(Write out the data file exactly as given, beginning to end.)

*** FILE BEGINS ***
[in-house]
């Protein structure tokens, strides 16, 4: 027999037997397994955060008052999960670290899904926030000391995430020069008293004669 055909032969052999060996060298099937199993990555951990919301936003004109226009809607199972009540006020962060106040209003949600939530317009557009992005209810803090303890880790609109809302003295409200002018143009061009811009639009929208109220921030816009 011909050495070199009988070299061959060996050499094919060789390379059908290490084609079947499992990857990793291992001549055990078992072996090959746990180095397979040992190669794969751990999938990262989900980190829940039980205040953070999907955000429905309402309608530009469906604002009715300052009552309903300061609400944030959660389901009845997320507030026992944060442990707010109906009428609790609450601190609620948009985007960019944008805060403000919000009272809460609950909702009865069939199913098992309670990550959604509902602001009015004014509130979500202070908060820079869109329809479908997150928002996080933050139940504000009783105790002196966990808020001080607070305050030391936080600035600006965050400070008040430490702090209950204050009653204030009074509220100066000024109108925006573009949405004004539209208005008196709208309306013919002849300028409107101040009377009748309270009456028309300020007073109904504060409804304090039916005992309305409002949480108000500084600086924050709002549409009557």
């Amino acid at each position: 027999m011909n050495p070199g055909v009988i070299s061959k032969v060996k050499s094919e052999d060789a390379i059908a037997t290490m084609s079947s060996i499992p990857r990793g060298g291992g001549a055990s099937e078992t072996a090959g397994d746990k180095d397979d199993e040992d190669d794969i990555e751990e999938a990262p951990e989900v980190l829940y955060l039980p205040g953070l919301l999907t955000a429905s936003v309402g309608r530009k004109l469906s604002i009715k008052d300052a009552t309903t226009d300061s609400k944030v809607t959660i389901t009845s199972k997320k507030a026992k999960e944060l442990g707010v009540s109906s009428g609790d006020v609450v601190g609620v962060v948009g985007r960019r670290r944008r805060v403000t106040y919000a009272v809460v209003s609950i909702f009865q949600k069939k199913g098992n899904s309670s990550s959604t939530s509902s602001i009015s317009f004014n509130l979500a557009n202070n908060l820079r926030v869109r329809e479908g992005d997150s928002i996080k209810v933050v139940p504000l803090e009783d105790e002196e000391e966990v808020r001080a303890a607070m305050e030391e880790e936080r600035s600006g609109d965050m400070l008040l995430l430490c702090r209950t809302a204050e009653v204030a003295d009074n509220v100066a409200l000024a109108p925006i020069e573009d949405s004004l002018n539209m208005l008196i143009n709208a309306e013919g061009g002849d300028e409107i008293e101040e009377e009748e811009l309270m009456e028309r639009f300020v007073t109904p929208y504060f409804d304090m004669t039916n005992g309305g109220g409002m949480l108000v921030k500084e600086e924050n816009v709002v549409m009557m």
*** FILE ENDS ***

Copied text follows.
[in-house]
């Protein structure tokens, strides 16, 4: 027999037997397994955060008052999960670290899904926030000391995430020069008293004669 055909032969052999060996060298099937199993990555951990919301936003004109226009809607199972009540006020962060106040209003949600939530317009557009992005209810803090303890880790609109809302003295409200002018143009061009811009639009929208109220921030816009 011909050495070199009988070299061959060996050499094919060789390379059908290490084609079947499992990857990793291992001549055990078992072996090959746990180095397979040992190669794969751990999938990262989900980190829940039980205040953070999907955000429905309402309608530009469906604002009715300052009552309903300061609400944030959660389901009845997320507030026992944060442990707010109906009428609790609450601190609620948009985007960019944008805060403000919000009272809460609950909702009865069939199913098992309670990550959604509902602001009015004014509130979500202070908060820079869109329809479908997150928002996080933050139940504000009783105790002196966990808020001080607070305050030391936080600035600006965050400070008040430490702090209950204050009653204030009074509220100066000024109108925006573009949405004004539209208005008196709208309306013919002849300028409107101040009377009748309270009456028309300020007073109904504060409804304090039916005992309305409002949480108000500084600086924050709002549409009557």
């Amino acid at each position: 027999m011909n050495p070199g055909v009988i070299s061959k032969v060996k050499s094919e052999d060789a390379i059908a037997t290490m084609s079947s060996i499992p990857r990793g060298g291992g001549a055990s099937e078992t072996a090959g397994d746990k180095d397979d199993e040992d190669d794969i990555e751990e999938a990262p951990e989900v980190l829940y955060l039980p205040g953070l919301l999907t955000a429905s936003v309402g309608r530009k004109l469906s604002i009715k008052d300052a009552t309903t226009d300061s609400k944030v809607t959660i389901t009845s199972k997320k507030a026992k999960e944060l442990g707010v009540s109906s009428g609790d006020v609450v601190g609620v962060v948009g985007r960019r670290r944008r805060v403000t106040y919000a009272v809460v209003s609950i909702f009865q949600k069939k199913g098992n899904s309670s990550s959604t939530s509902s602001i009015s317009f004014n509130l979500a557009n202070n908060l820079r926030v869109r329809e479908g992005d997150s928002i996080k209810v933050v139940p504000l803090e009783d105790e002196e000391e966990v808020r001080a303890a607070m305050e030391e880790e936080r600035s600006g609109d965050m400070l008040l995430l430490c702090r209950t809302a204050e009653v204030a003295d009074n509220v100066a409200l000024a109108p925006i020069e573009d949405s004004l002018n539209m208005l008196i143009n709208a309306e013919g061009g002849d300028e409107i008293e101040e009377e009748e811009l309270m009456e028309r639009f300020v007073t109904p929208y504060f409804d304090m004669t039916n005992g309305g109220g409002m949480l108000v921030k500084e600086e924050n816009v709002v549409m009557m």